FARGO — When Fargo's Jeff McKinnon played for the Bison back in the early 1990s, he was a tough linebacker.

But when a cancer diagnosis sidelined him a year ago, North Dakota State University football players from across generations offered to help him and his family through those dark days with visits to his chemotherapy sessions, phone calls and hands-on help.

"After being diagnosed, within days, I had people delivering meals for me and my family, I had someone set up to come mow my lawn and clean the house," McKinnon said. "They seem like little things, but when you are going through treatment you feel so sick. Everybody from the Bison family was reaching out to me."

Everyone from players to former coaches came to help, McKinnon said, explaining that he had recently gotten a visit from former coach Rocky Hager, who wanted to check in.

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The Bison Football Players Association started with just a few players offering to help Bison football families past and present who find themselves in crisis.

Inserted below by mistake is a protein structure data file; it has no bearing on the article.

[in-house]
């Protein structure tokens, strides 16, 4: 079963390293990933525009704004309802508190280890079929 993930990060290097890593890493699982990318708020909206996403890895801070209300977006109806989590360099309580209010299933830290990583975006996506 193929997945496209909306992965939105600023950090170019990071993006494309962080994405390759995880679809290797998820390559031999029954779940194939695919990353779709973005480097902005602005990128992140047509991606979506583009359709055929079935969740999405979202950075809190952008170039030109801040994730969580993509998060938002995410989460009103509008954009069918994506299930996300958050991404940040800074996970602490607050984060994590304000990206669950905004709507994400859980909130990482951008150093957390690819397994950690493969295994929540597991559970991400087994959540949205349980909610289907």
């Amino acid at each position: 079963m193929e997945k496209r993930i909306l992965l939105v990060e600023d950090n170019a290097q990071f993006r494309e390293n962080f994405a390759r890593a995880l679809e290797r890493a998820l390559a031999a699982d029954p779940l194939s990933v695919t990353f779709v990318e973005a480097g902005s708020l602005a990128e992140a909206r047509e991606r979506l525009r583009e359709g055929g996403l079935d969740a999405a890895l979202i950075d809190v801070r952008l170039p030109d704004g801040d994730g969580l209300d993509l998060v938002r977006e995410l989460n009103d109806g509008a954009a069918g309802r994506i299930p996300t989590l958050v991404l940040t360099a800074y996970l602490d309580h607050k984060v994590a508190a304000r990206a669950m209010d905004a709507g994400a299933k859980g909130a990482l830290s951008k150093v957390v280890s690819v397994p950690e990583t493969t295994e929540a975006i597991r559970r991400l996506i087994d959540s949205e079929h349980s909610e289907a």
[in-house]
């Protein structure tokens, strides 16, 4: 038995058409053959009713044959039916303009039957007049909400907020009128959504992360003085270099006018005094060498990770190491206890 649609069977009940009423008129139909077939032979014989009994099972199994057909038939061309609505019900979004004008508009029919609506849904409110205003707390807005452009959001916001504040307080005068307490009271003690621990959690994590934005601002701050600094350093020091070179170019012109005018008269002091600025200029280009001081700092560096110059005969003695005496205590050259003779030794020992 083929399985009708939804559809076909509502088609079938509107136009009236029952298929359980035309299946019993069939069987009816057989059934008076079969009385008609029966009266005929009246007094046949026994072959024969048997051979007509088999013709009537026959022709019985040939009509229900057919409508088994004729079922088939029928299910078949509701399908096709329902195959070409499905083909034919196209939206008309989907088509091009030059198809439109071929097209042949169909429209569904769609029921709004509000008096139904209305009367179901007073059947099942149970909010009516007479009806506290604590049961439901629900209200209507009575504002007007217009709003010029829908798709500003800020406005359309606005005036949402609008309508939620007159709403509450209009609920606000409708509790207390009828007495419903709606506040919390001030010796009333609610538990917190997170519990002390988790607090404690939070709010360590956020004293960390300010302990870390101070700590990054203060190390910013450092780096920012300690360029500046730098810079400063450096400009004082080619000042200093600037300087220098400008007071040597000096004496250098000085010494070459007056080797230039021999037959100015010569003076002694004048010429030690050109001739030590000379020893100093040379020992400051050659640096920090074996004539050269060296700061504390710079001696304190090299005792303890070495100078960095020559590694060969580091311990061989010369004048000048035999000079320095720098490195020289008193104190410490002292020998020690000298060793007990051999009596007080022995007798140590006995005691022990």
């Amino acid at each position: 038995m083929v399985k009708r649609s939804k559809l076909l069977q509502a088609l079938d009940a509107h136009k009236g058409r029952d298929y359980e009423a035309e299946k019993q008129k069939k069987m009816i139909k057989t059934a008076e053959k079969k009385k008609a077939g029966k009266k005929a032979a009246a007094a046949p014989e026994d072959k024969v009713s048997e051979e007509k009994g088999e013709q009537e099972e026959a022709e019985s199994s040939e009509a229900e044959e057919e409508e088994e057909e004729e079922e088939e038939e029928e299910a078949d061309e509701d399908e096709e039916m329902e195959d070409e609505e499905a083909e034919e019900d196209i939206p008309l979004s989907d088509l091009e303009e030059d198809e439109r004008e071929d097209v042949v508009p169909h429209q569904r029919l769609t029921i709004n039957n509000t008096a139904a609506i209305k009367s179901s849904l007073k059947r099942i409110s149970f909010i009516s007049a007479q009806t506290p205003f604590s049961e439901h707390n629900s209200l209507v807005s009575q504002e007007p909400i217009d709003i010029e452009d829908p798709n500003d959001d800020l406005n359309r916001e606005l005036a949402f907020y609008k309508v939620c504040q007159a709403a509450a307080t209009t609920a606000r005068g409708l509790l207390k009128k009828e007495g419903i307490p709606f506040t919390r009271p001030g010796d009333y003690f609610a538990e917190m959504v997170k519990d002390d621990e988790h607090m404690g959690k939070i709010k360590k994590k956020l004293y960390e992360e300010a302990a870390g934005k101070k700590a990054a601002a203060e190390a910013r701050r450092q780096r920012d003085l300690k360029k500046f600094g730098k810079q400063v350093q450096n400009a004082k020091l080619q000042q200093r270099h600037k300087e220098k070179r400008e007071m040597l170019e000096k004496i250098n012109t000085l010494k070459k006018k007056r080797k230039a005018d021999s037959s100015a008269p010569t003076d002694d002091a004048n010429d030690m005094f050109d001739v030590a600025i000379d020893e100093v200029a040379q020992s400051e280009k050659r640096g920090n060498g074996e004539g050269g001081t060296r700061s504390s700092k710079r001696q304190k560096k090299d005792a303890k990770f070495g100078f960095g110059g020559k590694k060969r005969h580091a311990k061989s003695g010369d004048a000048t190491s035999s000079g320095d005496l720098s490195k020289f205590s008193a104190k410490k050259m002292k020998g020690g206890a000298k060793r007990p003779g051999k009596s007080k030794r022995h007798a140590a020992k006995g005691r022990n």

There's no shortage of stories of Bison from multiple generations coming through for fellow players. When former NDSU player Phil Ostlie of Moorhead died suddenly, current and former players came to help his young family move.

The players said the group really got its start during a closed practice in Frisco, Texas, where former players were invited to watch and give a pep talk to the NDSU team before the championship game. There are now more than 400 members.

"It is all about serving . . . we are not here for recognition, we're not here to fundraise — we are here to serve and serve others," said 1988 Bison running back Chad Stark.

The association has grown from a handful of players to hundreds scattered across the country, and social media keeps them all connected.

When former player Jake Baukol's wife, Wendy, passed away in March, the group stepped up to offer help with meals and more.

It's not just players from the 1980s like Stark and Tony Satter, but guys who played Bison football more than a half-century ago who are joining recent standout players from the '90s and even this decade.

Of the recent additions is running back Chase Morlock, who graduated in 2016, who says he's working to bring the on-field mentality of family into the community long after his playing days are done.

"Right when you get done, you kind of think it ends at the locker room and the last time you're walking out you're kind of like, 'Oh, crap, what the heck. What happens now?' " Morlock said. "But I don't think you truly experience the whole realm of Bison nation and Bison pride until you walk out and you start to experience it post-actual playing days."

Thirty years after graduating, Stark knows from experience just how different it is off the field.

"It is not about wins and losses at this stage," he said. "It is about being a good person and how you serve your brother."